As seen in FIGS. 1, 2 and 4, the apparatus may also utilize form deflection fingers 65 to properly guide the forms to the burster 14, the fingers 65 received in grooves 66 in the rollers 13 (see FIG. 4). The fingers 65 desirably terminate just short of a conventional breaker blade (shown in dotted line at 67 in FIG. 2) of the conventional burster 14.
The drive mechanism 34 may include a shaft 69 from slitters, shown schematically at 70 in FIGS. 3 and 4. The slitters 70 are shown out of position in FIG. 4 for clarity of illustration, FIG. 4 schematically showing a mid form slitting procedure. The shaft 69 drives pulley 71, connected by a timing belt 72 through idler 73 to a pulley 74 associated with shaft 32.
In use of the apparatus 10 according to the invention, business forms 22 are fed from the machine 11 in the direction 12, being transported by the belts 27-29 being driven by the rotating transport roll 31. The forms 22 pass underneath the plate 49 over the crowned idler pulleys 23-25, and portions thereof are engaged by the puller wheels 38, 39 being rotated by gear 45 through gear 46 at a speed slightly greater than the speed of the conveyor belts 27-29 (and forms 22 conveyed thereby). The puller wheels 38, 39, and form deflecting fingers 65, insure that the forms 22, even though they are offset and collated with mid slits, are reliably fed to the slow rolls 13 of the burster 14, the business forms 22 being acted upon in the burster 14 to separate the various webs 16, 17 at their perforations 19, 20. During this action, the belts 27, 28 move between the idler rolls 57 which are rotatable about axes perpendicular to the axis of rotation of the transport roll 31 for the belts 27, 28, so that the belts 27, 28 do not run off the pulleys 24.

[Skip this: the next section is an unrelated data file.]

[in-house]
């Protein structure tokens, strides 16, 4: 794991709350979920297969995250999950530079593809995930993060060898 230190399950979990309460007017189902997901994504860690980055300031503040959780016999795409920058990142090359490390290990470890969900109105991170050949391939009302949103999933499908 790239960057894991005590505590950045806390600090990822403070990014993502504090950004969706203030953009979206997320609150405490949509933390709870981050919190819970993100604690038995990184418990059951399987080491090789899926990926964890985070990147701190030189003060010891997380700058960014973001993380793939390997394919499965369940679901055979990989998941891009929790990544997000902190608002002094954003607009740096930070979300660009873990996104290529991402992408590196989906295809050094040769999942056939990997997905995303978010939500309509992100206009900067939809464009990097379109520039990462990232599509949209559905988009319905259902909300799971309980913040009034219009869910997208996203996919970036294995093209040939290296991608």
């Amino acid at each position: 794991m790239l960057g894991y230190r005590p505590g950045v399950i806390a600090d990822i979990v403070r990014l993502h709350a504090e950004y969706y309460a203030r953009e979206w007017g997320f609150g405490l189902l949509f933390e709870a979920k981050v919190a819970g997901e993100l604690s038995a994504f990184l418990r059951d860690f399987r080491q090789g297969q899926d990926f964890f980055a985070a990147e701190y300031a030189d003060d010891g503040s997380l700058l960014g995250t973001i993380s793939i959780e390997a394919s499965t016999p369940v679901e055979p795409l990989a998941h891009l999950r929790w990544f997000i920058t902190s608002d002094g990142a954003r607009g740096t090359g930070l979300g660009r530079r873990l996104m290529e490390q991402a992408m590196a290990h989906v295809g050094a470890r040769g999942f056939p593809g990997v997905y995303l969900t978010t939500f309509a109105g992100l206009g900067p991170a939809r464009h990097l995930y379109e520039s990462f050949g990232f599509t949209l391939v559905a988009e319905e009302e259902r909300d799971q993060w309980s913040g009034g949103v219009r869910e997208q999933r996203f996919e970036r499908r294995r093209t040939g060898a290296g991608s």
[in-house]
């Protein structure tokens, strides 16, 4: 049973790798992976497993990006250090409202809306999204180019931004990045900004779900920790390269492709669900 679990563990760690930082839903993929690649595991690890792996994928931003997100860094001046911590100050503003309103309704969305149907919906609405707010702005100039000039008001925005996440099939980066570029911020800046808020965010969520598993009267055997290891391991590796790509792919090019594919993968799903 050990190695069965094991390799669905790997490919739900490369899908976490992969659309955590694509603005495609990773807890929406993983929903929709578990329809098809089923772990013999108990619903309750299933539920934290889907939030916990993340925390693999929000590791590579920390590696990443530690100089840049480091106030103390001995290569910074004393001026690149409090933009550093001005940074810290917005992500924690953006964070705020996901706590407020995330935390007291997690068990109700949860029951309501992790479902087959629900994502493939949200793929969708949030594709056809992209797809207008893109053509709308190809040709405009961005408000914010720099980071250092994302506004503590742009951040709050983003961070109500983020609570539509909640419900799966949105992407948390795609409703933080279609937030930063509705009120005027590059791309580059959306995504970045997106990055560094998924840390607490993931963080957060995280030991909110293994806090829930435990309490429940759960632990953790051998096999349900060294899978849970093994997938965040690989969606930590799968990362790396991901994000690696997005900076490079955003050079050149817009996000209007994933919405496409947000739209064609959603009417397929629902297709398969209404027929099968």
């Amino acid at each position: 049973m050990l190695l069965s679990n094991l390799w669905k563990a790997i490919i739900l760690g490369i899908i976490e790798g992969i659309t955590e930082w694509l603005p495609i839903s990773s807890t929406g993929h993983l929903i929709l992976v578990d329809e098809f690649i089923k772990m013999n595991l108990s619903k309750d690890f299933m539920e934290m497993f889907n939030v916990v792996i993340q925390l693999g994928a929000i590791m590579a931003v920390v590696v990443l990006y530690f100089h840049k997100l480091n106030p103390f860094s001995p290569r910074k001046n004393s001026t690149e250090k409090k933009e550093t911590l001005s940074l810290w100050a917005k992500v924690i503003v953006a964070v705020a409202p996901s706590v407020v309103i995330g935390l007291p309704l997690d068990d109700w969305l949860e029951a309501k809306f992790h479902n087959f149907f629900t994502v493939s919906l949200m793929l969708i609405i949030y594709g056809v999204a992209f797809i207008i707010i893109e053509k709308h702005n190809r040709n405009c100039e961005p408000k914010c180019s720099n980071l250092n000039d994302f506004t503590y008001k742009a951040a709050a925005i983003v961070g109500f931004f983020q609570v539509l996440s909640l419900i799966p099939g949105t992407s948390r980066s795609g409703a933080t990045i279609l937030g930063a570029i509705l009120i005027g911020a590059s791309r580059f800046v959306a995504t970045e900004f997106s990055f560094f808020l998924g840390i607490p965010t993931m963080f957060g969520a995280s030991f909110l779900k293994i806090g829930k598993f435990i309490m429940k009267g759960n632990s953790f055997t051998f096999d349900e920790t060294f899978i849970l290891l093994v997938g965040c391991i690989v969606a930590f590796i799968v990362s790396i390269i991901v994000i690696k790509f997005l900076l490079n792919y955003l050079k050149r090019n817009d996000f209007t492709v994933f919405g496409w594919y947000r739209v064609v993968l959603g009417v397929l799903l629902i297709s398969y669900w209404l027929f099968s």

While the invention has been herein shown and described in what is presently conceived to be the most practical and preferred embodiment thereof, it will be apparent to those of ordinary skill in the art that many modifications may be made within the scope of the invention, which scope is to be accorded the broadest interpretation of the appended claims so as to encompass all equivalent structures and methods.
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|U.S. Classification||225/100, 226/102, 226/193, 226/171|
|International Classification||B65H35/10, B65H20/00|
|Cooperative Classification||B65H35/10, Y10T225/35, Y10T225/16, B65H20/00|
|European Classification||B65H35/10, B65H20/00|
|Sep 28, 1993||AS||Assignment|
Owner name: MOORE BUSINESS FORMS,INC., NEW YORK
Free format text: ASSIGNMENT OF ASSIGNORS INTEREST;ASSIGNOR:RING, ROBERT A.;REEL/FRAME:006716/0607
Effective date: 19930914
|Nov 20, 1998||FPAY||Fee payment|
Year of fee payment: 4
|Dec 11, 2002||REMI||Maintenance fee reminder mailed|
|May 23, 2003||LAPS||Lapse for failure to pay maintenance fees|
|Jul 22, 2003||FP||Expired due to failure to pay maintenance fee|
Effective date: 20030523